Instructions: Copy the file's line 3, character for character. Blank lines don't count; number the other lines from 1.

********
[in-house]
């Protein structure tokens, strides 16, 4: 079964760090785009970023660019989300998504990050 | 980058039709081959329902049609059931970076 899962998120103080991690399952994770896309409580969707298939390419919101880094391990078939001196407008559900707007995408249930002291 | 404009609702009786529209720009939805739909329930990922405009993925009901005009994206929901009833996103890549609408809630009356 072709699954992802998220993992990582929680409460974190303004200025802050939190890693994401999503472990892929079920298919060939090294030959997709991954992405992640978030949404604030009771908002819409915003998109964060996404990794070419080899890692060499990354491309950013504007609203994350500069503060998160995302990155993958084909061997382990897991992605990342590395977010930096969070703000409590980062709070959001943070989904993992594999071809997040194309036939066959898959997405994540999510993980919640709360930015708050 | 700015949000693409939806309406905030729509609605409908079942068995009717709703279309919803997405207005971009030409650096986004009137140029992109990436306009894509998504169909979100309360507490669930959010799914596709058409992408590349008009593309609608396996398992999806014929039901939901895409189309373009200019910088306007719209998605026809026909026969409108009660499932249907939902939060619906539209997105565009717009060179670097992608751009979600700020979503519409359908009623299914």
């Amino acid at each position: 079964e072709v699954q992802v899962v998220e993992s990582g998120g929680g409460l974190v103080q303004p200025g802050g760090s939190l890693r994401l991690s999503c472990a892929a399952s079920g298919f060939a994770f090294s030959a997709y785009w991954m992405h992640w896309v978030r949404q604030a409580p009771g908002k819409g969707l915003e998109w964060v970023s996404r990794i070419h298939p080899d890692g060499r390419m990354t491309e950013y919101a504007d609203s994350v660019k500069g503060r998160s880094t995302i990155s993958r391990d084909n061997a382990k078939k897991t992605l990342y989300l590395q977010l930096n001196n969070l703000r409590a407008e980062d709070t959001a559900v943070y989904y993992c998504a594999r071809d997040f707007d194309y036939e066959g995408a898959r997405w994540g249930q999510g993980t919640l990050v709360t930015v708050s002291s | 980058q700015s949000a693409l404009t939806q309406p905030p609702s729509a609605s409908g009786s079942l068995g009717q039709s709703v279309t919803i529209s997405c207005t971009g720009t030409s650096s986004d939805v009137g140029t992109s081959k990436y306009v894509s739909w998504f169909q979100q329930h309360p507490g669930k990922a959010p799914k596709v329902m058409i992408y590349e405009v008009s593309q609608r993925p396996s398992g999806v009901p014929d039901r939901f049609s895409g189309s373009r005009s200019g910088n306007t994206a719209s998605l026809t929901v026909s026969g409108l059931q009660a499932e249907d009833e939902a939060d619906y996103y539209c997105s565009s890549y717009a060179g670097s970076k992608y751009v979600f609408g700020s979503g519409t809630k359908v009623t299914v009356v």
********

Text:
């Amino acid at each position: 079964e072709v699954q992802v899962v998220e993992s990582g998120g929680g409460l974190v103080q303004p200025g802050g760090s939190l890693r994401l991690s999503c472990a892929a399952s079920g298919f060939a994770f090294s030959a997709y785009w991954m992405h992640w896309v978030r949404q604030a409580p009771g908002k819409g969707l915003e998109w964060v970023s996404r990794i070419h298939p080899d890692g060499r390419m990354t491309e950013y919101a504007d609203s994350v660019k500069g503060r998160s880094t995302i990155s993958r391990d084909n061997a382990k078939k897991t992605l990342y989300l590395q977010l930096n001196n969070l703000r409590a407008e980062d709070t959001a559900v943070y989904y993992c998504a594999r071809d997040f707007d194309y036939e066959g995408a898959r997405w994540g249930q999510g993980t919640l990050v709360t930015v708050s002291s | 980058q700015s949000a693409l404009t939806q309406p905030p609702s729509a609605s409908g009786s079942l068995g009717q039709s709703v279309t919803i529209s997405c207005t971009g720009t030409s650096s986004d939805v009137g140029t992109s081959k990436y306009v894509s739909w998504f169909q979100q329930h309360p507490g669930k990922a959010p799914k596709v329902m058409i992408y590349e405009v008009s593309q609608r993925p396996s398992g999806v009901p014929d039901r939901f049609s895409g189309s373009r005009s200019g910088n306007t994206a719209s998605l026809t929901v026909s026969g409108l059931q009660a499932e249907d009833e939902a939060d619906y996103y539209c997105s565009s890549y717009a060179g670097s970076k992608y751009v979600f609408g700020s979503g519409t809630k359908v009623t299914v009356v």